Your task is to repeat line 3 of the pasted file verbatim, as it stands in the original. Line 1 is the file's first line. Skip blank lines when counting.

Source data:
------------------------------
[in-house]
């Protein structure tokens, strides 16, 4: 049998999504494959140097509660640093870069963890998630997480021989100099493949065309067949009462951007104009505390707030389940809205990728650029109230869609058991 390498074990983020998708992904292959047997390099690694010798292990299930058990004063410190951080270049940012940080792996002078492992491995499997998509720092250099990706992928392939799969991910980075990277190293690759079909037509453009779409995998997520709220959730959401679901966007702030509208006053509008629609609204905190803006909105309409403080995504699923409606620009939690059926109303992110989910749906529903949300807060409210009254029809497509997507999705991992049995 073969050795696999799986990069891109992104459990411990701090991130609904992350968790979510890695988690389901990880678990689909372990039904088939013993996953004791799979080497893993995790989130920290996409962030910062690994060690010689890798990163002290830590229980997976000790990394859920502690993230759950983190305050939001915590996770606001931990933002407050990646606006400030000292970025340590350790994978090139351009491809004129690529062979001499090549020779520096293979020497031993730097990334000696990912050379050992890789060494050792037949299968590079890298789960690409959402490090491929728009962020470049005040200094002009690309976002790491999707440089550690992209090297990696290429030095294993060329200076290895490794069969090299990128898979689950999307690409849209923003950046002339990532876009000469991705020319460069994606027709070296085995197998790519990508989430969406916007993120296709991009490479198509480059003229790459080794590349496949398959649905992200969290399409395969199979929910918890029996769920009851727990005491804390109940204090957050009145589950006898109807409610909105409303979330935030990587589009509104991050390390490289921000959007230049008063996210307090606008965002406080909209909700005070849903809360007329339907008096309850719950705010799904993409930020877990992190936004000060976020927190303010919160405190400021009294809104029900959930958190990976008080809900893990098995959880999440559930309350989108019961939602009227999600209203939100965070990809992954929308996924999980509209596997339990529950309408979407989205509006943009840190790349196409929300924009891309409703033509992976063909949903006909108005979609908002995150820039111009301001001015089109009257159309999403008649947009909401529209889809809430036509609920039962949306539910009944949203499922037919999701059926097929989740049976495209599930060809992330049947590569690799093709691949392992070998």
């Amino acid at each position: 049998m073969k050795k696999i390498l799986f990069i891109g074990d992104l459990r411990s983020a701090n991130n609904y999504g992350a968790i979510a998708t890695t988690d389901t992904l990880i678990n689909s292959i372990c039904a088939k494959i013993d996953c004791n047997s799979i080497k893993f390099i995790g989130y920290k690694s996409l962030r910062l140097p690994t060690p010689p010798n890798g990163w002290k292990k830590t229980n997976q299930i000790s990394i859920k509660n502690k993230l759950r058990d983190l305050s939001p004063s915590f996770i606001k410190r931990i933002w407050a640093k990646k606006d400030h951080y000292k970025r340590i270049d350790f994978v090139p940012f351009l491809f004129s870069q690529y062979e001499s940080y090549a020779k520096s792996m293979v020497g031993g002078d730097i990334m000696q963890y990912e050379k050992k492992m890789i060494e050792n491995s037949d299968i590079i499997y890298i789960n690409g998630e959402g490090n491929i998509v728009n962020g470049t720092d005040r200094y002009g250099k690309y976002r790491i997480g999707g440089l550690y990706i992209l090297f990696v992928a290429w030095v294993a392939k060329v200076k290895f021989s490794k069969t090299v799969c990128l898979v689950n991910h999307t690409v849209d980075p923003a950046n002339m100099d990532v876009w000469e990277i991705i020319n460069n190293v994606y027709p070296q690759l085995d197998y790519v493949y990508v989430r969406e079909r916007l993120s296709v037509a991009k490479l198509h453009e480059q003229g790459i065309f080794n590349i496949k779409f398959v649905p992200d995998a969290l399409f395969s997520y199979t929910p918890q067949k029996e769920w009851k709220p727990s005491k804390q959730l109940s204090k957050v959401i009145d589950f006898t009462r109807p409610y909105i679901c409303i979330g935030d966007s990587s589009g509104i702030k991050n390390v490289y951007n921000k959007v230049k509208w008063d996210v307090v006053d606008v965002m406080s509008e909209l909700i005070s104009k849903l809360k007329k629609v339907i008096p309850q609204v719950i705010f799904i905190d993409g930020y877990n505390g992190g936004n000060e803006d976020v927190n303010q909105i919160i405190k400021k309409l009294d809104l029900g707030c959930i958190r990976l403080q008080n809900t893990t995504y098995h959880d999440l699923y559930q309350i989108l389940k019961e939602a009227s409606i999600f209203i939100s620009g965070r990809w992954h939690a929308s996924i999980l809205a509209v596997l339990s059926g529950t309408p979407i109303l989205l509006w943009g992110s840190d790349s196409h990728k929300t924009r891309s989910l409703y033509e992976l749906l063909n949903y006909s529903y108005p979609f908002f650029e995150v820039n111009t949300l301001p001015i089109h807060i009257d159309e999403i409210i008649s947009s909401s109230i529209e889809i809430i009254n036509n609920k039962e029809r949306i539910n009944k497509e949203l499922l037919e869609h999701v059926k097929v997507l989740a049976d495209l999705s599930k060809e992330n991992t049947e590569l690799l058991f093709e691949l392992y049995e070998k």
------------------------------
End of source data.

């Amino acid at each position: 049998m073969k050795k696999i390498l799986f990069i891109g074990d992104l459990r411990s983020a701090n991130n609904y999504g992350a968790i979510a998708t890695t988690d389901t992904l990880i678990n689909s292959i372990c039904a088939k494959i013993d996953c004791n047997s799979i080497k893993f390099i995790g989130y920290k690694s996409l962030r910062l140097p690994t060690p010689p010798n890798g990163w002290k292990k830590t229980n997976q299930i000790s990394i859920k509660n502690k993230l759950r058990d983190l305050s939001p004063s915590f996770i606001k410190r931990i933002w407050a640093k990646k606006d400030h951080y000292k970025r340590i270049d350790f994978v090139p940012f351009l491809f004129s870069q690529y062979e001499s940080y090549a020779k520096s792996m293979v020497g031993g002078d730097i990334m000696q963890y990912e050379k050992k492992m890789i060494e050792n491995s037949d299968i590079i499997y890298i789960n690409g998630e959402g490090n491929i998509v728009n962020g470049t720092d005040r200094y002009g250099k690309y976002r790491i997480g999707g440089l550690y990706i992209l090297f990696v992928a290429w030095v294993a392939k060329v200076k290895f021989s490794k069969t090299v799969c990128l898979v689950n991910h999307t690409v849209d980075p923003a950046n002339m100099d990532v876009w000469e990277i991705i020319n460069n190293v994606y027709p070296q690759l085995d197998y790519v493949y990508v989430r969406e079909r916007l993120s296709v037509a991009k490479l198509h453009e480059q003229g790459i065309f080794n590349i496949k779409f398959v649905p992200d995998a969290l399409f395969s997520y199979t929910p918890q067949k029996e769920w009851k709220p727990s005491k804390q959730l109940s204090k957050v959401i009145d589950f006898t009462r109807p409610y909105i679901c409303i979330g935030d966007s990587s589009g509104i702030k991050n390390v490289y951007n921000k959007v230049k509208w008063d996210v307090v006053d606008v965002m406080s509008e909209l909700i005070s104009k849903l809360k007329k629609v339907i008096p309850q609204v719950i705010f799904i905190d993409g930020y877990n505390g992190g936004n000060e803006d976020v927190n303010q909105i919160i405190k400021k309409l009294d809104l029900g707030c959930i958190r990976l403080q008080n809900t893990t995504y098995h959880d999440l699923y559930q309350i989108l389940k019961e939602a009227s409606i999600f209203i939100s620009g965070r990809w992954h939690a929308s996924i999980l809205a509209v596997l339990s059926g529950t309408p979407i109303l989205l509006w943009g992110s840190d790349s196409h990728k929300t924009r891309s989910l409703y033509e992976l749906l063909n949903y006909s529903y108005p979609f908002f650029e995150v820039n111009t949300l301001p001015i089109h807060i009257d159309e999403i409210i008649s947009s909401s109230i529209e889809i809430i009254n036509n609920k039962e029809r949306i539910n009944k497509e949203l499922l037919e869609h999701v059926k097929v997507l989740a049976d495209l999705s599930k060809e992330n991992t049947e590569l690799l058991f093709e691949l392992y049995e070998k």